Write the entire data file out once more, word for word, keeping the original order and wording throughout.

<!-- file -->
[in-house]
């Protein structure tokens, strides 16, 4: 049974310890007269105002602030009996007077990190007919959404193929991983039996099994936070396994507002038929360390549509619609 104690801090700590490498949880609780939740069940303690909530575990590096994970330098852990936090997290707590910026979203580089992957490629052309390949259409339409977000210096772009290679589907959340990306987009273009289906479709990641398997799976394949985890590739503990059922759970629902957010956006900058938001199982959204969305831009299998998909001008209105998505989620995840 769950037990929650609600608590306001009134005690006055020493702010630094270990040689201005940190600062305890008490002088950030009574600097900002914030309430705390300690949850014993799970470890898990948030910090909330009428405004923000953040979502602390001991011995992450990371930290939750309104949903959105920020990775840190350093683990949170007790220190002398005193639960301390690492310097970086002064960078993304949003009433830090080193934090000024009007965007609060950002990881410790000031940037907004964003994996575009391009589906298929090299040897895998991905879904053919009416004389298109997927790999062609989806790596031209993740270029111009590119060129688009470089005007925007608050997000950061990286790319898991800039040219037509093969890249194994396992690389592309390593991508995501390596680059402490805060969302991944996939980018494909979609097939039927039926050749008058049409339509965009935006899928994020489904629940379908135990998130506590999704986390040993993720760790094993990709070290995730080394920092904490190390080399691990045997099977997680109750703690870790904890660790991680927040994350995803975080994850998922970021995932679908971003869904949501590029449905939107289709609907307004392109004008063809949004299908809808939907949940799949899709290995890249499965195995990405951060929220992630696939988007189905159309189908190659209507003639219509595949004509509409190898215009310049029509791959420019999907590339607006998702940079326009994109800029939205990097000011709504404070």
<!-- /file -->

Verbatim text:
[in-house]
């Protein structure tokens, strides 16, 4: 049974310890007269105002602030009996007077990190007919959404193929991983039996099994936070396994507002038929360390549509619609 104690801090700590490498949880609780939740069940303690909530575990590096994970330098852990936090997290707590910026979203580089992957490629052309390949259409339409977000210096772009290679589907959340990306987009273009289906479709990641398997799976394949985890590739503990059922759970629902957010956006900058938001199982959204969305831009299998998909001008209105998505989620995840 769950037990929650609600608590306001009134005690006055020493702010630094270990040689201005940190600062305890008490002088950030009574600097900002914030309430705390300690949850014993799970470890898990948030910090909330009428405004923000953040979502602390001991011995992450990371930290939750309104949903959105920020990775840190350093683990949170007790220190002398005193639960301390690492310097970086002064960078993304949003009433830090080193934090000024009007965007609060950002990881410790000031940037907004964003994996575009391009589906298929090299040897895998991905879904053919009416004389298109997927790999062609989806790596031209993740270029111009590119060129688009470089005007925007608050997000950061990286790319898991800039040219037509093969890249194994396992690389592309390593991508995501390596680059402490805060969302991944996939980018494909979609097939039927039926050749008058049409339509965009935006899928994020489904629940379908135990998130506590999704986390040993993720760790094993990709070290995730080394920092904490190390080399691990045997099977997680109750703690870790904890660790991680927040994350995803975080994850998922970021995932679908971003869904949501590029449905939107289709609907307004392109004008063809949004299908809808939907949940799949899709290995890249499965195995990405951060929220992630696939988007189905159309189908190659209507003639219509595949004509509409190898215009310049029509791959420019999907590339607006998702940079326009994109800029939205990097000011709504404070």